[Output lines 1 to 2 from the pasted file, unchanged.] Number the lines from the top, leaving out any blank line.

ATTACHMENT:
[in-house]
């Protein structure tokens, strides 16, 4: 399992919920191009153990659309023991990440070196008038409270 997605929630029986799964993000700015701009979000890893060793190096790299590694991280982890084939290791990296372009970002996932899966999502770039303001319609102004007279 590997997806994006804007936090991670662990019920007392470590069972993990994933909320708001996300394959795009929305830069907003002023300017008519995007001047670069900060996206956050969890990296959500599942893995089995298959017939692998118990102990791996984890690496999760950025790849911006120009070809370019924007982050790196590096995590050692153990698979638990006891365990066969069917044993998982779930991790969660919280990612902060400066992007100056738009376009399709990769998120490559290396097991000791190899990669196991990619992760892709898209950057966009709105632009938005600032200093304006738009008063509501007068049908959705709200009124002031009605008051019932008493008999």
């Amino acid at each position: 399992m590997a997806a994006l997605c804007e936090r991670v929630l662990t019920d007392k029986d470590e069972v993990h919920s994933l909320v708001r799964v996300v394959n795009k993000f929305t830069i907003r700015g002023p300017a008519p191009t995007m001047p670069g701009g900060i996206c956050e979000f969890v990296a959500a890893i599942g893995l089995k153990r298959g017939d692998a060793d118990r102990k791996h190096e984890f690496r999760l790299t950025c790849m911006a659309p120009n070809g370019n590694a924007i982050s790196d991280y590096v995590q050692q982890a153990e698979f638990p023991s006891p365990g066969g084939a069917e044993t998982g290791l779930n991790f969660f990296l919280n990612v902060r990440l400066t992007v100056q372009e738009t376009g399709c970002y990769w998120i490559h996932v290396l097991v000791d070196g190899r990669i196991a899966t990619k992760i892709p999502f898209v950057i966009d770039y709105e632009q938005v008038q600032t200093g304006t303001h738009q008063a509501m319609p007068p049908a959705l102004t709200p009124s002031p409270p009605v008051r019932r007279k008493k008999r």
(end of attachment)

[in-house]
């Protein structure tokens, strides 16, 4: 399992919920191009153990659309023991990440070196008038409270 997605929630029986799964993000700015701009979000890893060793190096790299590694991280982890084939290791990296372009970002996932899966999502770039303001319609102004007279 590997997806994006804007936090991670662990019920007392470590069972993990994933909320708001996300394959795009929305830069907003002023300017008519995007001047670069900060996206956050969890990296959500599942893995089995298959017939692998118990102990791996984890690496999760950025790849911006120009070809370019924007982050790196590096995590050692153990698979638990006891365990066969069917044993998982779930991790969660919280990612902060400066992007100056738009376009399709990769998120490559290396097991000791190899990669196991990619992760892709898209950057966009709105632009938005600032200093304006738009008063509501007068049908959705709200009124002031009605008051019932008493008999």